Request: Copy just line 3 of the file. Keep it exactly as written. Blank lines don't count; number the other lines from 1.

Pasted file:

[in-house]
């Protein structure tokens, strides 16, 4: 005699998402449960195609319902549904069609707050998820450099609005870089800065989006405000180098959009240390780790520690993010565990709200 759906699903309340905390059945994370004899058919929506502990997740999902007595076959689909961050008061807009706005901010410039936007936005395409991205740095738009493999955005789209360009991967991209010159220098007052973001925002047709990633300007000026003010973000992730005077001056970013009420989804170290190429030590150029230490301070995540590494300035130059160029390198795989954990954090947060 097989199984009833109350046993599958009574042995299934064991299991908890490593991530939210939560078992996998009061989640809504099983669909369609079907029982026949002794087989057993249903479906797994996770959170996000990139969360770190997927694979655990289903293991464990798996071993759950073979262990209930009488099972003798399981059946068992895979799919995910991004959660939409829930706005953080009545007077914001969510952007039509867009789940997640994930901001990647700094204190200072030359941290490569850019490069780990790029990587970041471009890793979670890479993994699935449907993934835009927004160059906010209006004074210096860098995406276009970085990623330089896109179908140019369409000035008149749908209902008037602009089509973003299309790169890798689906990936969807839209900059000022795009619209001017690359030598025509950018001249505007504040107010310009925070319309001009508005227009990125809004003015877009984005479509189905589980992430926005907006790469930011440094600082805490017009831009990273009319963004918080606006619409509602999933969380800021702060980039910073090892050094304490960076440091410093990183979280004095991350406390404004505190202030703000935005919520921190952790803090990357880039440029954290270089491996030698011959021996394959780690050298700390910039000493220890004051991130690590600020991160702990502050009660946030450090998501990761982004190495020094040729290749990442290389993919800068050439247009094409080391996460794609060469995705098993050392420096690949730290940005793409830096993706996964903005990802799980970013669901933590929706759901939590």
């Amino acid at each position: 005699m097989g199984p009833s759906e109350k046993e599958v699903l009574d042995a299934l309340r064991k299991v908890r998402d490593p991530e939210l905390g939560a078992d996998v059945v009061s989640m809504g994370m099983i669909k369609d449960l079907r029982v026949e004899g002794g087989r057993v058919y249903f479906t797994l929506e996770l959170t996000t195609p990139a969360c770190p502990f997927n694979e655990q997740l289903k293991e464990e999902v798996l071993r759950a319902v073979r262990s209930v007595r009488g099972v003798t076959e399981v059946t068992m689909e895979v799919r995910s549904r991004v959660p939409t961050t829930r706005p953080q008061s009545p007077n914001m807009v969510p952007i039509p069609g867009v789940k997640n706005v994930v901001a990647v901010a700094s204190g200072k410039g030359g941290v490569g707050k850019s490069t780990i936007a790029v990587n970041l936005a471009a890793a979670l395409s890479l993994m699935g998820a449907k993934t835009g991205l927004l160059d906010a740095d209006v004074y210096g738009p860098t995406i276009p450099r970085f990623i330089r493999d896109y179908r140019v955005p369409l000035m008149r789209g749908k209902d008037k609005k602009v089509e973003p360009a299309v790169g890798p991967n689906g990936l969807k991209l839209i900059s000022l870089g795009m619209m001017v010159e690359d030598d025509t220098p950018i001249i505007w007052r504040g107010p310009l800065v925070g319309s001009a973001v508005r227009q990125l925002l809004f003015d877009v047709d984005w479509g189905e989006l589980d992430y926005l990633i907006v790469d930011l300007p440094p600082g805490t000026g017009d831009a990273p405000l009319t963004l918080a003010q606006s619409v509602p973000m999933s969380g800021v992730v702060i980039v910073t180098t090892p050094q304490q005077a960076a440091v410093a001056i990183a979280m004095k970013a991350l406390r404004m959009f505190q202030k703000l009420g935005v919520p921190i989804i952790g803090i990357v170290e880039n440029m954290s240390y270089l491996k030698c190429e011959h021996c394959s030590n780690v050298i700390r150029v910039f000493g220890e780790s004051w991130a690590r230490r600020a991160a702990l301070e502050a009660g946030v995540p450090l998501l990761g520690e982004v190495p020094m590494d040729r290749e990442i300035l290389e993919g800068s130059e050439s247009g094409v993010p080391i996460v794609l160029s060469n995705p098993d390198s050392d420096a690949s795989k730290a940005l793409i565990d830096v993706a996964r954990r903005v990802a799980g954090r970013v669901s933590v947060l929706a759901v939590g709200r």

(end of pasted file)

């Amino acid at each position: 005699m097989g199984p009833s759906e109350k046993e599958v699903l009574d042995a299934l309340r064991k299991v908890r998402d490593p991530e939210l905390g939560a078992d996998v059945v009061s989640m809504g994370m099983i669909k369609d449960l079907r029982v026949e004899g002794g087989r057993v058919y249903f479906t797994l929506e996770l959170t996000t195609p990139a969360c770190p502990f997927n694979e655990q997740l289903k293991e464990e999902v798996l071993r759950a319902v073979r262990s209930v007595r009488g099972v003798t076959e399981v059946t068992m689909e895979v799919r995910s549904r991004v959660p939409t961050t829930r706005p953080q008061s009545p007077n914001m807009v969510p952007i039509p069609g867009v789940k997640n706005v994930v901001a990647v901010a700094s204190g200072k410039g030359g941290v490569g707050k850019s490069t780990i936007a790029v990587n970041l936005a471009a890793a979670l395409s890479l993994m699935g998820a449907k993934t835009g991205l927004l160059d906010a740095d209006v004074y210096g738009p860098t995406i276009p450099r970085f990623i330089r493999d896109y179908r140019v955005p369409l000035m008149r789209g749908k209902d008037k609005k602009v089509e973003p360009a299309v790169g890798p991967n689906g990936l969807k991209l839209i900059s000022l870089g795009m619209m001017v010159e690359d030598d025509t220098p950018i001249i505007w007052r504040g107010p310009l800065v925070g319309s001009a973001v508005r227009q990125l925002l809004f003015d877009v047709d984005w479509g189905e989006l589980d992430y926005l990633i907006v790469d930011l300007p440094p600082g805490t000026g017009d831009a990273p405000l009319t963004l918080a003010q606006s619409v509602p973000m999933s969380g800021v992730v702060i980039v910073t180098t090892p050094q304490q005077a960076a440091v410093a001056i990183a979280m004095k970013a991350l406390r404004m959009f505190q202030k703000l009420g935005v919520p921190i989804i952790g803090i990357v170290e880039n440029m954290s240390y270089l491996k030698c190429e011959h021996c394959s030590n780690v050298i700390r150029v910039f000493g220890e780790s004051w991130a690590r230490r600020a991160a702990l301070e502050a009660g946030v995540p450090l998501l990761g520690e982004v190495p020094m590494d040729r290749e990442i300035l290389e993919g800068s130059e050439s247009g094409v993010p080391i996460v794609l160029s060469n995705p098993d390198s050392d420096a690949s795989k730290a940005l793409i565990d830096v993706a996964r954990r903005v990802a799980g954090r970013v669901s933590v947060l929706a759901v939590g709200r």